• Gather, analyze, and communicate data that explains Earth's plates, plate motions, and the results of plate motions (Grade 7) Details... View more aligned curriculum... Do you agree with this alignment?
Suggest an alignment not listed above

Materials List

  • papier-mâché or clay (not modeling clay)
  • medium balloons
  • small cardboard boxes
  • large plastic tubs
  • sand
  • small bowling ball, or other ~5-7 pound object to simulate an asteroid
  • any additional materials (especially clean recycling-type containers) which could be used to form a model cavern.

Introduction/Motivation

Now that all your hard work is done, we are going to build model caverns and test them!

Procedure

  1. Give students the choice of modeling their caverns as domes or as flat-roofed structures.
  2. Give them papier-mâché (or clay) and let them build their caverns.
  3. Allow the models to set up overnight. If clay is used, the drying time may need to be extended to two to three days.
  4. Once dry, have each student engineering team test its cavern design.
  5. Start by burying the cavern in the sand. Make sure that the cavern is about 6 inches under the surface of the sand.
  6. Drop the bowling ball (or other object) from a height of 2-3 feet onto the sand.
  7. Excavate the cavern and inspect the damage.
  8. Have students present their tested cavern to the class and identify the damage that was done, if any.
  9. Have students come up with at least 2 changes which could be made to improve the design. If the cavern was not damaged, facilitate a discussion of over-design and cost versus performance.
  10. Have students make a new cavern with the design changes discussed during their presentation. Repeat #3-#7 and then have students present their updated design and conclude if the changes resulted in better performance.
  11. As a class, discuss the results of the impact testing. Which team proposal will the governor choose?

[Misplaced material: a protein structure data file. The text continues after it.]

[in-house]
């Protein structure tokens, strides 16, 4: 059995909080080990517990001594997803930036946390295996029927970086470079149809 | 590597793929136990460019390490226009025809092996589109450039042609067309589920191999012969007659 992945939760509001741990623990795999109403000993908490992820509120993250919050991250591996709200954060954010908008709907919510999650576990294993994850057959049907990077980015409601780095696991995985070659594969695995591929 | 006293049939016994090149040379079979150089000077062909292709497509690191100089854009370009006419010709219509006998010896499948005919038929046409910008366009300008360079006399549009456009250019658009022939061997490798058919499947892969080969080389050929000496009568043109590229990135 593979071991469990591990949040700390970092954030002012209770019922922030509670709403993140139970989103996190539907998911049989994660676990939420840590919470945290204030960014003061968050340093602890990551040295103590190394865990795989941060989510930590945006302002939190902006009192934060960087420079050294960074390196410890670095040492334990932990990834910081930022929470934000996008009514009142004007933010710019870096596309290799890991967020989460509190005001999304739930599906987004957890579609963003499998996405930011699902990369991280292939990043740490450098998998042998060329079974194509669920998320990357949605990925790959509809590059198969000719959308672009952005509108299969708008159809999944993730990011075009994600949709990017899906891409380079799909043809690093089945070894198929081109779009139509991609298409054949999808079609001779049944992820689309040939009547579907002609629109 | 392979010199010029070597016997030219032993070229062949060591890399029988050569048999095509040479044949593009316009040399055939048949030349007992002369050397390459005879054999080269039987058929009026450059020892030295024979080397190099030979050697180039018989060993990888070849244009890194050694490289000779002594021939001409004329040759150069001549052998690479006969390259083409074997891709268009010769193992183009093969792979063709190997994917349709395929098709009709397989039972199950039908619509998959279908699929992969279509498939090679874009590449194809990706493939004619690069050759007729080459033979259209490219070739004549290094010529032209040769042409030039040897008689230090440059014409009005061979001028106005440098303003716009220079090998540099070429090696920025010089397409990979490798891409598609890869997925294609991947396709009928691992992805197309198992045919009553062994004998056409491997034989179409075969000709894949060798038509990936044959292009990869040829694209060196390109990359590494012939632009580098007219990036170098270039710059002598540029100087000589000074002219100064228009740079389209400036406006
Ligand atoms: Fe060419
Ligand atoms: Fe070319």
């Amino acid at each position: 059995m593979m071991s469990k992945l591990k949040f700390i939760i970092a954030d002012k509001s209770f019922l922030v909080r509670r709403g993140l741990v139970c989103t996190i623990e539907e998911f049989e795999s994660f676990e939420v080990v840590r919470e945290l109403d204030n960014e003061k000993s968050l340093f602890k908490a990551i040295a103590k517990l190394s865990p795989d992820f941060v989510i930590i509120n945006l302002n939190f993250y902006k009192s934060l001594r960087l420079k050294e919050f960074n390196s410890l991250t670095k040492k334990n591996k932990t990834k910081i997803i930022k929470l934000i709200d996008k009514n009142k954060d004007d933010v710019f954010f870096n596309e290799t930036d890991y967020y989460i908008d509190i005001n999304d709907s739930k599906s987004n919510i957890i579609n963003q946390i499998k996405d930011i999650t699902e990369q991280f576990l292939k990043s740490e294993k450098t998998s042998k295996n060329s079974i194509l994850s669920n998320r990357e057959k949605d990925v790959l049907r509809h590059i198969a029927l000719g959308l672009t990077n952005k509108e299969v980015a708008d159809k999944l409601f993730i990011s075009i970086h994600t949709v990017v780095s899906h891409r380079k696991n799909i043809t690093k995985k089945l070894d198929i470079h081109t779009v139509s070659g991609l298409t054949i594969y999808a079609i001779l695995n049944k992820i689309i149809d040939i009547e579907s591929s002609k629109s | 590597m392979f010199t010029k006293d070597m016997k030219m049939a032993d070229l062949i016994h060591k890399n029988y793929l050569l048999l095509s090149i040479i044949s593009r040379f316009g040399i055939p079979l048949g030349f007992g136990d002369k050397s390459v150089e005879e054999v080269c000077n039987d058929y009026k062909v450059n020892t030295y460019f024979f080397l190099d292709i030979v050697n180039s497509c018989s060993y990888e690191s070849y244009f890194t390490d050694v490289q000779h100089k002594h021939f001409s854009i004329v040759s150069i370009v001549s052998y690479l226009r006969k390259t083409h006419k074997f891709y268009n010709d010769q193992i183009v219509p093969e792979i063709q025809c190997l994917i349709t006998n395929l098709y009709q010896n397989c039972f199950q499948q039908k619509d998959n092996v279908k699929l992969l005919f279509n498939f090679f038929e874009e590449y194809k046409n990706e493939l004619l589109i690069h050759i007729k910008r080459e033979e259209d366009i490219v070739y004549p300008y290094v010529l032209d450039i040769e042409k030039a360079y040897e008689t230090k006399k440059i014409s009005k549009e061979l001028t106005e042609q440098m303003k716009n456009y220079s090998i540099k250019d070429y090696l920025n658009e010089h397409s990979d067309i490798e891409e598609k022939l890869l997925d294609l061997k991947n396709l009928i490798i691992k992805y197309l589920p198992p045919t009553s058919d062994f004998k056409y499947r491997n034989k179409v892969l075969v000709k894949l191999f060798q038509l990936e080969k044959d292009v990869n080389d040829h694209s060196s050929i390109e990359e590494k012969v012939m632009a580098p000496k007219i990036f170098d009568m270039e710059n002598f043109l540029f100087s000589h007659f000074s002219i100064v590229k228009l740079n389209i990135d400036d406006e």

Assessment

Concluding Discussion: Lead a discussion to compare team results and conclusions. Evaluate student comprehension through their answers and contributions.

Activity Extensions

To more closely align this lesson/activity to the various rock types found in Alabraska, provide additional impact testing materials, in addition to sand. Use flour to represent a softer material, sand to represent a moderately strong material, and gravel to represent a harder material. Have students select an impact material based on what rock type they decided to build their cavern in, or each group could pick an impact material at random for the sake of experimentation.

Copyright

© 2013 by Regents of the University of Colorado; original © 2005 Colorado School of Mines

Supporting Program

Adventure Engineering, Colorado School of Mines

Acknowledgements

Adventure Engineering was supported by National Science Foundation grant nos. DUE 9950660 and GK-12 0086457. However, these contents do not necessarily represent the policies of the National Science Foundation, and you should not assume endorsement by the federal government.

Last modified: May 25, 2017